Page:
Dressed as Visions: The designs on the clothing and accessories were created to please the animals who responded by giving themselves to the hunters. Eventually these items found their way to museums or private collections world-wide.

Native Languages of the Yukon

Source: The project was conceived and implemented by Yukon Native Language Centre (YNLC) staff working closely with Elders and fluent speakers of the various Yukon languages

Summary: The Yukon Territory is in the northwest corner of Canada and borders on Alaska. There are eight aboriginal languages used there. Seven are from the Athapaskan family which spreads from central Alaska through northwestern Canada to Hudson Bay. These seven are Gwich’in, Hän, Kaska, Northern Tutchone, Southern Tutchone, Tagish, and Upper Tanana. There are also pockets of Athapaskan in the lower 48 states including Navajo and Apache. Tlingit is found mostly along the southwest Alaskan coast. Inland Tlingit is spoken in parts of British Columbia and southern Yukon. Tlingit is very distantly related to the Athapaskan family. (For more information on Athapaskan and other languages please see the sites listed by the Society for the Study of the Indigenous Languages of the Americas. You may also be interested in the site of the Alaska Native Language Center since ANLC works on many joint projects with YNLC on Athapaskan languages and Tlingit.)

Yukon Native people are working actively to teach, document, and enhance their languages. The YNLC was established by the Council for Yukon Indians in 1977, and over the years it has developed writing systems for the languages and trained people to read, write, and teach Native languages. The Centre also sponsors adult literacy classes and works cooperatively with schools and First Nations in developing language teaching curricula. It publishes dictionaries and compiles collections of stories and place names. At Yukon College in Whitehorse, the Centre offers Certificate and Diploma programs for Native Language Instructors, both developed in response to the growing need for teachers and instructional programs and materials.

Aboriginal Perspectives across the Curriculum (APAC)

Source: South Australian Department of Education
Focus: Elementary and Secondary Students and Teachers

Summary: APAC is a project that aims to broaden and deepen students’ and teachers’ understanding of Aboriginal cultures and ways of being. Teaching APAC will assist all students to be able to look at the world from an Aboriginal viewpoint and understand the different Aboriginal points of view on a range of issues such as reconciliation, social justice and equality. Teaching Aboriginal perspectives involves assisting students to be able to look at the world from an Aboriginal point of view and understanding the different Aboriginal points of view on a range of issues.

The APAC project provides teachers and schools with a wide range of resources, to enable them to improve the academic performance of Aboriginal students.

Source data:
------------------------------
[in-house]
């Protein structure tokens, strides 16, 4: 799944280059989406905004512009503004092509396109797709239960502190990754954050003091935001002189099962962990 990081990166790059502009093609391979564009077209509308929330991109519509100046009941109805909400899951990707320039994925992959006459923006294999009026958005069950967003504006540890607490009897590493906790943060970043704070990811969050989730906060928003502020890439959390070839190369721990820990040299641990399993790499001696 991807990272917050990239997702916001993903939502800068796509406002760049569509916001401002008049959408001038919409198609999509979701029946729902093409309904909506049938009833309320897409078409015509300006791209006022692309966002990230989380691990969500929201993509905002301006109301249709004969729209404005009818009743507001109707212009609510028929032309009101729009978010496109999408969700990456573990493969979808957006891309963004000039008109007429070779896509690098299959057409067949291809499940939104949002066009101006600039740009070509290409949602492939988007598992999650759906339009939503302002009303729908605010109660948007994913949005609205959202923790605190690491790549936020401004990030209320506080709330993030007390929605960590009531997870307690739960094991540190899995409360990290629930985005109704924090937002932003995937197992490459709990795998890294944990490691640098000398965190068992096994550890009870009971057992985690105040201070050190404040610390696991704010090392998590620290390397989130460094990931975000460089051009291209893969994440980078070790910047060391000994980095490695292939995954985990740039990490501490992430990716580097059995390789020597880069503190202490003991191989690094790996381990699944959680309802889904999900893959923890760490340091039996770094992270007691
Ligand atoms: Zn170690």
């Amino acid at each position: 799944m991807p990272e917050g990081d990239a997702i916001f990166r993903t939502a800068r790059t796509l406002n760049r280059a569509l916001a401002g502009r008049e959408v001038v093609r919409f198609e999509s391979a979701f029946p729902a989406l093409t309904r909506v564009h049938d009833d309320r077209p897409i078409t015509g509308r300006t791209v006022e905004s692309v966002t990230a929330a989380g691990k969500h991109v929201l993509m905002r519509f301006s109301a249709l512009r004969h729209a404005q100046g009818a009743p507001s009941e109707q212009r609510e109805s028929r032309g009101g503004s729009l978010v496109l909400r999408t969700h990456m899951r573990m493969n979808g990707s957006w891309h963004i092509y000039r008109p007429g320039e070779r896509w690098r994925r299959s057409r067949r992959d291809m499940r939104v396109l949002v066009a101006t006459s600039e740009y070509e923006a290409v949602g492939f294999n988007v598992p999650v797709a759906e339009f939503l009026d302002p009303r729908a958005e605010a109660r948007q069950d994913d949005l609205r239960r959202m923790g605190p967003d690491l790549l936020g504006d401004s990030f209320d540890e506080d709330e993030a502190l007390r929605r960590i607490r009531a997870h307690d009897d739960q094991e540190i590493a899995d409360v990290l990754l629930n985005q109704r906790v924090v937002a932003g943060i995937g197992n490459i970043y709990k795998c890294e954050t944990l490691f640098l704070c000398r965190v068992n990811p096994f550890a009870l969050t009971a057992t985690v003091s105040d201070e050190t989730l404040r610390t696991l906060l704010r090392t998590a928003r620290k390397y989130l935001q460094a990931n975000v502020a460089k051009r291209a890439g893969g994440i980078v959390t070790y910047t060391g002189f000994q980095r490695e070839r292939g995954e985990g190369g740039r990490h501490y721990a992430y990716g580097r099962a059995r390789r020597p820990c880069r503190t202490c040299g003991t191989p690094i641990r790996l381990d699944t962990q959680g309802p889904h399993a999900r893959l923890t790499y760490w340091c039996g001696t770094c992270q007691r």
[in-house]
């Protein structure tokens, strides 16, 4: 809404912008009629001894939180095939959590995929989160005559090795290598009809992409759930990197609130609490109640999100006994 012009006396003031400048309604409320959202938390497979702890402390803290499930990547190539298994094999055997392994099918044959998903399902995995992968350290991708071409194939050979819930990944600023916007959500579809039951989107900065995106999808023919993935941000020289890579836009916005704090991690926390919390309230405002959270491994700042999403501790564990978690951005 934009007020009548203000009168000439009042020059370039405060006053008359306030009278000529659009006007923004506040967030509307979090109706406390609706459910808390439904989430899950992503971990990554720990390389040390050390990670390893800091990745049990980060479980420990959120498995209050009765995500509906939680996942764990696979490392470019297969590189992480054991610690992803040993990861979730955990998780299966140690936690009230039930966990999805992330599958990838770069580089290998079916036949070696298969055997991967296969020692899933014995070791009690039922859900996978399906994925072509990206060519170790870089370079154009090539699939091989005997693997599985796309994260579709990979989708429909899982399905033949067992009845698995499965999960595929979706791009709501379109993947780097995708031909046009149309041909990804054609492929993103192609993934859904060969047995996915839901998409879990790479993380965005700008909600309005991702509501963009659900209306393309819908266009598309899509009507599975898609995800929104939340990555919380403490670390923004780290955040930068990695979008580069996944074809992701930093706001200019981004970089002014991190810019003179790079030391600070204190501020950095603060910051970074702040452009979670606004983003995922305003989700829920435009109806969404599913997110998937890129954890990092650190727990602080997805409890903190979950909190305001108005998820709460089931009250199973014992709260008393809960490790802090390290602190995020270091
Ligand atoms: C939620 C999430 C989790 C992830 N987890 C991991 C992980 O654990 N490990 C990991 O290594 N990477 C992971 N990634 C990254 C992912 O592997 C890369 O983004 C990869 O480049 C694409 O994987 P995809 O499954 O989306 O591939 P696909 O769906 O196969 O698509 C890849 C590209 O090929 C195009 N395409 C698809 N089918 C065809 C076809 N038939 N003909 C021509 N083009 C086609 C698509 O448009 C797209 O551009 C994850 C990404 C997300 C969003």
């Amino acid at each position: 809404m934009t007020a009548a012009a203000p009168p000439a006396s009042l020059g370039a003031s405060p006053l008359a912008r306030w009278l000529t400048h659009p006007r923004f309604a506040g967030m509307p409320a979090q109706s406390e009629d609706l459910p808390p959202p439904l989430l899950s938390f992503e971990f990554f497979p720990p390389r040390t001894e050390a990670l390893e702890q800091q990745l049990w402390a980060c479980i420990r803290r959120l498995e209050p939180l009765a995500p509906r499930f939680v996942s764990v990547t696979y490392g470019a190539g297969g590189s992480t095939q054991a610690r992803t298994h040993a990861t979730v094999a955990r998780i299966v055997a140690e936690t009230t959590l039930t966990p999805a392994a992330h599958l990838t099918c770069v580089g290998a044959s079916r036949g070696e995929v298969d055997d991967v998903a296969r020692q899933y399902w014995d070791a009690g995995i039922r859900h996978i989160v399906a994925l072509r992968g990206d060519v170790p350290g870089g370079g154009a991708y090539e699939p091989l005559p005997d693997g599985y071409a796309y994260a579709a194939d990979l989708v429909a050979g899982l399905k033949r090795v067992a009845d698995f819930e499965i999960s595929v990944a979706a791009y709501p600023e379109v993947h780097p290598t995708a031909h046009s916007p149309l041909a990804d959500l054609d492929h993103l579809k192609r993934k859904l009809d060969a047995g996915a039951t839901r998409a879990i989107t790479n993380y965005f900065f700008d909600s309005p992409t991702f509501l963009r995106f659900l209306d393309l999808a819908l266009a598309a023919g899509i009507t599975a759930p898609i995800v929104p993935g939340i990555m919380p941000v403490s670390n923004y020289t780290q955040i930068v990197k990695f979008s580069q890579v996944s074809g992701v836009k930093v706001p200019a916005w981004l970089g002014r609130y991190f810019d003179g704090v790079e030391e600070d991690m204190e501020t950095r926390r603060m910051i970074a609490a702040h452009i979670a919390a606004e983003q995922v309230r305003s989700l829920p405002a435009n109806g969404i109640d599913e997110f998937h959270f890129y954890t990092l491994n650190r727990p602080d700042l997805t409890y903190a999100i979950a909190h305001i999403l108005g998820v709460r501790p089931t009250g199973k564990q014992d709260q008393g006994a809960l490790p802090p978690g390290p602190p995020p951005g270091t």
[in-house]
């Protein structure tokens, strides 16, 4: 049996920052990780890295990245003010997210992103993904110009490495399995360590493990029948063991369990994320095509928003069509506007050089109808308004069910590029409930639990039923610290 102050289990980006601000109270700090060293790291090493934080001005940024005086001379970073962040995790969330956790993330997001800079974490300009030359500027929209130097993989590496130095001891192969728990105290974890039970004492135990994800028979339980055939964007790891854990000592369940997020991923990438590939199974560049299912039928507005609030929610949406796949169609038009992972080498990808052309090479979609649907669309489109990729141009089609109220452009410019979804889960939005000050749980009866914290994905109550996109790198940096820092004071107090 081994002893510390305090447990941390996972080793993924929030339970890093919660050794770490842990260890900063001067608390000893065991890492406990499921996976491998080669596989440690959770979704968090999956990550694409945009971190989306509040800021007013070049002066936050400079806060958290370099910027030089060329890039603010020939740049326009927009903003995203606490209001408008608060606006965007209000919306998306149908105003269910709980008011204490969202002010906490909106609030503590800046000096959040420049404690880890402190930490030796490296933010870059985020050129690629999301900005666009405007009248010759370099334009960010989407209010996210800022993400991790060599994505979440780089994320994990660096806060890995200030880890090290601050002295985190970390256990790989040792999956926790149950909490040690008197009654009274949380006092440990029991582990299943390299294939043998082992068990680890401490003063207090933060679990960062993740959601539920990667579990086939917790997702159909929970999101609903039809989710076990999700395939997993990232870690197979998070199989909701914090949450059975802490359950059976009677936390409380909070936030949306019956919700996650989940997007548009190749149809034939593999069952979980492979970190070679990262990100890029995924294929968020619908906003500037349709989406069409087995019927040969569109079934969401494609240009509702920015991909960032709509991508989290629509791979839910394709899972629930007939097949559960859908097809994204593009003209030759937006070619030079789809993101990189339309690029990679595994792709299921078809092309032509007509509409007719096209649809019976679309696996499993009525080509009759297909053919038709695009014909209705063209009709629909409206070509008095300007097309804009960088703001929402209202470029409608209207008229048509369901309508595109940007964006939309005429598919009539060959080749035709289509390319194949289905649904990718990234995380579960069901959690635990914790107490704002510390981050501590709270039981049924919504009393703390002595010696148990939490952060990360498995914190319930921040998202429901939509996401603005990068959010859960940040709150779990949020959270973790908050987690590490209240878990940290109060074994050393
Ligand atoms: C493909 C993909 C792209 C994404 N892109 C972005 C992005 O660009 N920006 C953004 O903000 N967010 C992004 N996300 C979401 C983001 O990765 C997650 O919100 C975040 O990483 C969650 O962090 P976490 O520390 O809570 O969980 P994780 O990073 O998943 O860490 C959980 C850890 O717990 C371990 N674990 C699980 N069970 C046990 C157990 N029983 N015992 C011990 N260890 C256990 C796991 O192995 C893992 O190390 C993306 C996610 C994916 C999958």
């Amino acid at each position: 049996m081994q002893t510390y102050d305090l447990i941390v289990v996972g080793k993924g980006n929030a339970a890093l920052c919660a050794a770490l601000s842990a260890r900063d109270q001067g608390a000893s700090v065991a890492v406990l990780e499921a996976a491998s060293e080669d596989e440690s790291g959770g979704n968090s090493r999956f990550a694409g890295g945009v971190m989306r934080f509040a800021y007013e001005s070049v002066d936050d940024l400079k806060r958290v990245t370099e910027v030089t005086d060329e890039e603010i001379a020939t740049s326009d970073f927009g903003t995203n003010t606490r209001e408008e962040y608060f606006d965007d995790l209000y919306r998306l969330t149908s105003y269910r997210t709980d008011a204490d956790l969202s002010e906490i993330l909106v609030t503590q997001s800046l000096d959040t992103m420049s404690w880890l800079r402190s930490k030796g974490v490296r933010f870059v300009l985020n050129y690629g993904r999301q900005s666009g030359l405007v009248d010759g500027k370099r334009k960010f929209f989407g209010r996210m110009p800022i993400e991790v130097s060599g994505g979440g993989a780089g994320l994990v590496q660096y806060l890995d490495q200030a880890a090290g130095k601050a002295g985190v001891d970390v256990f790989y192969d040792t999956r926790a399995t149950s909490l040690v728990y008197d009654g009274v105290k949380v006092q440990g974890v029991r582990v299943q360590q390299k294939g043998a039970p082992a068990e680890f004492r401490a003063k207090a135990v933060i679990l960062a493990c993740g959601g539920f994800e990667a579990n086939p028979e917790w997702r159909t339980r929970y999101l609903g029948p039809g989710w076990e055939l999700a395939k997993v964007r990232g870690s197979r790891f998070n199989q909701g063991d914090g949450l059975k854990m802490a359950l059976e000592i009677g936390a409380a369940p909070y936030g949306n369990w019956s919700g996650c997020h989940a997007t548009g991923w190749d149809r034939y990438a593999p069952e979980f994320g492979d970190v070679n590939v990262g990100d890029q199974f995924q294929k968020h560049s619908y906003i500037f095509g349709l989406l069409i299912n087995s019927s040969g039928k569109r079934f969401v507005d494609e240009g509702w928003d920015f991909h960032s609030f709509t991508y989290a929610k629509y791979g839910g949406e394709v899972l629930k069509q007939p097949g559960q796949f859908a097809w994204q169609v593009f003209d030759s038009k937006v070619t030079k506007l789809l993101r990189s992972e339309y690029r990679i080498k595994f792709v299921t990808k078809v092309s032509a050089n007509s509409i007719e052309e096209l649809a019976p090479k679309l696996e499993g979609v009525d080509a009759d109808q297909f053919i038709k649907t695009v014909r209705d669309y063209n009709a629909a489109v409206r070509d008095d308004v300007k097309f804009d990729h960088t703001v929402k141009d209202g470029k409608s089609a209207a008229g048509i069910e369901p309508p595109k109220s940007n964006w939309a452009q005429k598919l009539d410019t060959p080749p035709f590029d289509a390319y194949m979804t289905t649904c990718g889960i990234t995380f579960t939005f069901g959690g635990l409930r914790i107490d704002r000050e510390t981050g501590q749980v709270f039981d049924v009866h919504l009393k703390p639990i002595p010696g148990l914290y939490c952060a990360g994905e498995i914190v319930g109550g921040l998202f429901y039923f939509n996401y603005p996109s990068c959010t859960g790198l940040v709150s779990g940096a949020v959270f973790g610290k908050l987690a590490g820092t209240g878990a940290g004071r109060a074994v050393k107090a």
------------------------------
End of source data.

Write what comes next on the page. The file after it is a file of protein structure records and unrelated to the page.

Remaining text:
Aboriginal Education Strategies

Source: Ministry of Education, Ontario
Focus: Secondary students

Summary: Since 2003, the Ontario government has been committed to providing accessible, high-quality education and training opportunities to Aboriginal peoples at all levels of learning. The strategy includes initiatives that support learning and achievement for Aboriginal students. It will also help raise awareness about First Nations, Métis and Inuit cultures, histories and perspectives in schools.

There are increased opportunities for Aboriginal students and improved resources so educators and staff can better support Aboriginal learners and increase awareness about First Nation, Métis and Inuit cultures.

Professionally developed teaching strategies, designed to help Ontario teachers bring Aboriginal perspectives into the classroom include:

Canada in the Making – Aboriginals: Treaties and Relations

Source: A cooperative effort sponsored by the Canadian Heritage, Library and Archives of Canada, Industry Canada, the Gladys Krieble Dalmas Foundation, Historica Foundation of Canada
Focus: Teacher Resources for Grades 9-12 Social Studies and First Nations Studies

Summary: This site is about the history of Canada through the words of the men and women who shaped the nation. Built around the Government Documents collection of the Early Canadiana Online collection, it integrates narrative text with links to primary source texts.

Since the time of European First Contact, the course of Aboriginal history in Canada has been deeply altered by relations with Europeans and the laws they imposed on Aboriginals – laws like the Indian Act. Furthermore, major and minor treaties played a significant and important role in charting the course of European – Aboriginal relations within the country.

This section of the Canada in the Making site will look at these treaties and laws, and the events that preceded and followed these changes.

A Table of Curricular Relevance to Canadian Provinces and Territories is also included.

Statistics Canada: The First Nations, Métis, and Inuit Peoples of Canada Lesson 5

Source: Statistics Canada
Focus: Grades 7 to 12 Social Studies, Geography, Aboriginal studies, History

Summary: This lesson was written by The Critical Thinking Consortium with editorial input and subject matter expertise from Statistics Canada’s Education Outreach Program and Social and Aboriginal Statistics Division.

Learners will create population pyramids illustrating the growth of Aboriginal and non-Aboriginal populations in Canada. Aboriginal populations include Inuit, Métis and First Nations on and off reserve. Then learners will examine the graphs to draw inferences about the needs of a young and growing Aboriginal population. Finally, learners will use statistical evidence to validate statements regarding the growth of Aboriginal populations.